With remarkable ease, the House yesterday approved a three-year reauthorization of the Endangered Species Act--two years longer than Interior Secretary James G. Watt had wanted.
The House approved the bill by voice vote after less than 10 minutes of discussion. It sent it to the Senate, where a similar plan has attracted wide support.
The House measure basically would leave the act intact, but make some changes to improve its administration. The law protects "endangered" and "threatened" plant and animal species.
The bill would speed up the process by which species are added to or deleted from the government's lists. The decision to list a species would be made solely on a biological basis and could not be delayed longer than a year unless there is disagreement in the scientific community.
The act has been opposed by developers, because projects could be delayed if they would threaten a species on the government's list. The act was used to halt construction of the $120 million Tellico Dam in Tennessee for several years because the project threatened the tiny snail darter. Congress later allowed the project to proceed.
Rep. Walter B. Jones (D-N.C.), chairman of the House Merchant Marine and Fisheries Committee, said the bill authorizes funding for the program at existing levels--about $39 million per year. Jones said the bill makes the act "a more effective and efficient tool for the protection of wildlife."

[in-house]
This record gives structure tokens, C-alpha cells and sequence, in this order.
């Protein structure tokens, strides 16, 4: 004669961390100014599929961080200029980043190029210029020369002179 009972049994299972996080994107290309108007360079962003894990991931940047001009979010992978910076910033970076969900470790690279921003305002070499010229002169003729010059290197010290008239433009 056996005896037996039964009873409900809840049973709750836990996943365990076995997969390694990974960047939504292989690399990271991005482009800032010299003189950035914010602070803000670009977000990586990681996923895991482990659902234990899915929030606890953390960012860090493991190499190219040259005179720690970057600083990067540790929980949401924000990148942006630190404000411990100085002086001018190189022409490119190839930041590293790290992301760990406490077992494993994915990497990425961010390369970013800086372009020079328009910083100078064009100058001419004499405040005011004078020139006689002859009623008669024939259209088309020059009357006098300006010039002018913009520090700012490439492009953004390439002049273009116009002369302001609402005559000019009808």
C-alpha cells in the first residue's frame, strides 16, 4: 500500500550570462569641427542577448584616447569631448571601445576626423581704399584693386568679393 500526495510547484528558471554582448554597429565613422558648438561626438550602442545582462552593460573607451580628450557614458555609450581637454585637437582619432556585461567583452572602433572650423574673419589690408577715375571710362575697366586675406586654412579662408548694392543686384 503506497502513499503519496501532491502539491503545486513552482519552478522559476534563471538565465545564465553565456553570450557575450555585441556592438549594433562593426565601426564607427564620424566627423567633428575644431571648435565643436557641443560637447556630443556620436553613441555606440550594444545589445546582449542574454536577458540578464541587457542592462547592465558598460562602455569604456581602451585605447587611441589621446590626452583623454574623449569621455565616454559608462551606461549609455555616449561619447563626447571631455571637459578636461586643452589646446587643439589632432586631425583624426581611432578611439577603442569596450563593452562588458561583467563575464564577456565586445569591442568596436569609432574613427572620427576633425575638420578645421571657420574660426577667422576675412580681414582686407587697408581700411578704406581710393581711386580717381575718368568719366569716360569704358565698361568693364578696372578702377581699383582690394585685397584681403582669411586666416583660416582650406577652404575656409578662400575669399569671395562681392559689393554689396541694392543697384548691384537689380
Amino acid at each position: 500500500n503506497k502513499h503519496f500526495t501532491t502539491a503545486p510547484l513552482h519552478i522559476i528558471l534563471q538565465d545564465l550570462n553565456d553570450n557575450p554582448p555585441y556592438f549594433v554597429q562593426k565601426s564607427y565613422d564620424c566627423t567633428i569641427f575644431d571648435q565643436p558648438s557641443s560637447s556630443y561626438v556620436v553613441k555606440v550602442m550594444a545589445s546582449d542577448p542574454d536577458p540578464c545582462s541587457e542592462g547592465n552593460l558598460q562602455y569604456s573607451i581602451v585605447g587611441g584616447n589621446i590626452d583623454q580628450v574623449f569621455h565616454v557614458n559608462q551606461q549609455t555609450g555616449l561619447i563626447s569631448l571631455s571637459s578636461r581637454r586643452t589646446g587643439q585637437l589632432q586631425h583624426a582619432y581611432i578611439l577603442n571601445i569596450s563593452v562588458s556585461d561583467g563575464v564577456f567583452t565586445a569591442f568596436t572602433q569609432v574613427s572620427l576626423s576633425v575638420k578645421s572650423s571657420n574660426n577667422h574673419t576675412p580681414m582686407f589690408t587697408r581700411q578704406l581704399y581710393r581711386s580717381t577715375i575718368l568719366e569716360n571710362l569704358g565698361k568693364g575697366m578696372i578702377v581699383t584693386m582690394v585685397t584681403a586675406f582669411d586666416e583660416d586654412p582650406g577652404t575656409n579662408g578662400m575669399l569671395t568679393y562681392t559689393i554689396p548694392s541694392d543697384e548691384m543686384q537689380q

Last year, Watt had asked Congress to extend the act for only one year, saying he wanted time to find administrative solutions to problems that industry has had with the act.
At the behest of the President's Task Force on Regulatory Relief, the department identified 27 sections of the law where changes might be in order. Among them was a suggestion that, because of budget cuts, attention should be focused on protecting birds and mammals rather than lower forms of life.
An agency spokesman said yesterday that the department has been waiting for Congress to complete action on the legislation before moving forward on the regulations. Since the Reagan administration took office, four species have been added to the endangered list--an orchid, two species of desert pupfish and the Hays Spring amphipod, which lives only in a spring in Washington's National Zoo.